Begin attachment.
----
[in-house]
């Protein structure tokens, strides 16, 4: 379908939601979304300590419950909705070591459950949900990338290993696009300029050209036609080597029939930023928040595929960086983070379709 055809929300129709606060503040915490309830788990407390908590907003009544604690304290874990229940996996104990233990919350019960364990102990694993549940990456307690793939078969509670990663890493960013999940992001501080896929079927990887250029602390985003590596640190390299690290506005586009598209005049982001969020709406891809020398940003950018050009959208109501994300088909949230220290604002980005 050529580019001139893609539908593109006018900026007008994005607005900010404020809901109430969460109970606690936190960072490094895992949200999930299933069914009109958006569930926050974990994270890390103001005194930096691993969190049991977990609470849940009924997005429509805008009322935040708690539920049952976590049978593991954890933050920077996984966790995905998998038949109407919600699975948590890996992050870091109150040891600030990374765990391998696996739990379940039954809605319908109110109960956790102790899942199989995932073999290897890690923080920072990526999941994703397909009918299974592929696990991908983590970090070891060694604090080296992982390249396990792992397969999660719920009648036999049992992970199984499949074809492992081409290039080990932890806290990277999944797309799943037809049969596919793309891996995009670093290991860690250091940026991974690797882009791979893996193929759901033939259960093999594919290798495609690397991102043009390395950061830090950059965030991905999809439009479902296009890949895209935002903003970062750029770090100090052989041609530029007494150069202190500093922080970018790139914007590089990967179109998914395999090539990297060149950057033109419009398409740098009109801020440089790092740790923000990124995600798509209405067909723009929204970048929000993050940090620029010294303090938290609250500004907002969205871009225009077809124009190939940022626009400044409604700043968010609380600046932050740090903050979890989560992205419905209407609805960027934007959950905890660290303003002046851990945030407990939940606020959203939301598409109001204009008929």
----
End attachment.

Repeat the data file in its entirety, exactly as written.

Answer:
[in-house]
């Protein structure tokens, strides 16, 4: 379908939601979304300590419950909705070591459950949900990338290993696009300029050209036609080597029939930023928040595929960086983070379709 055809929300129709606060503040915490309830788990407390908590907003009544604690304290874990229940996996104990233990919350019960364990102990694993549940990456307690793939078969509670990663890493960013999940992001501080896929079927990887250029602390985003590596640190390299690290506005586009598209005049982001969020709406891809020398940003950018050009959208109501994300088909949230220290604002980005 050529580019001139893609539908593109006018900026007008994005607005900010404020809901109430969460109970606690936190960072490094895992949200999930299933069914009109958006569930926050974990994270890390103001005194930096691993969190049991977990609470849940009924997005429509805008009322935040708690539920049952976590049978593991954890933050920077996984966790995905998998038949109407919600699975948590890996992050870091109150040891600030990374765990391998696996739990379940039954809605319908109110109960956790102790899942199989995932073999290897890690923080920072990526999941994703397909009918299974592929696990991908983590970090070891060694604090080296992982390249396990792992397969999660719920009648036999049992992970199984499949074809492992081409290039080990932890806290990277999944797309799943037809049969596919793309891996995009670093290991860690250091940026991974690797882009791979893996193929759901033939259960093999594919290798495609690397991102043009390395950061830090950059965030991905999809439009479902296009890949895209935002903003970062750029770090100090052989041609530029007494150069202190500093922080970018790139914007590089990967179109998914395999090539990297060149950057033109419009398409740098009109801020440089790092740790923000990124995600798509209405067909723009929204970048929000993050940090620029010294303090938290609250500004907002969205871009225009077809124009190939940022626009400044409604700043968010609380600046932050740090903050979890989560992205419905209407609805960027934007959950905890660290303003002046851990945030407990939940606020959203939301598409109001204009008929």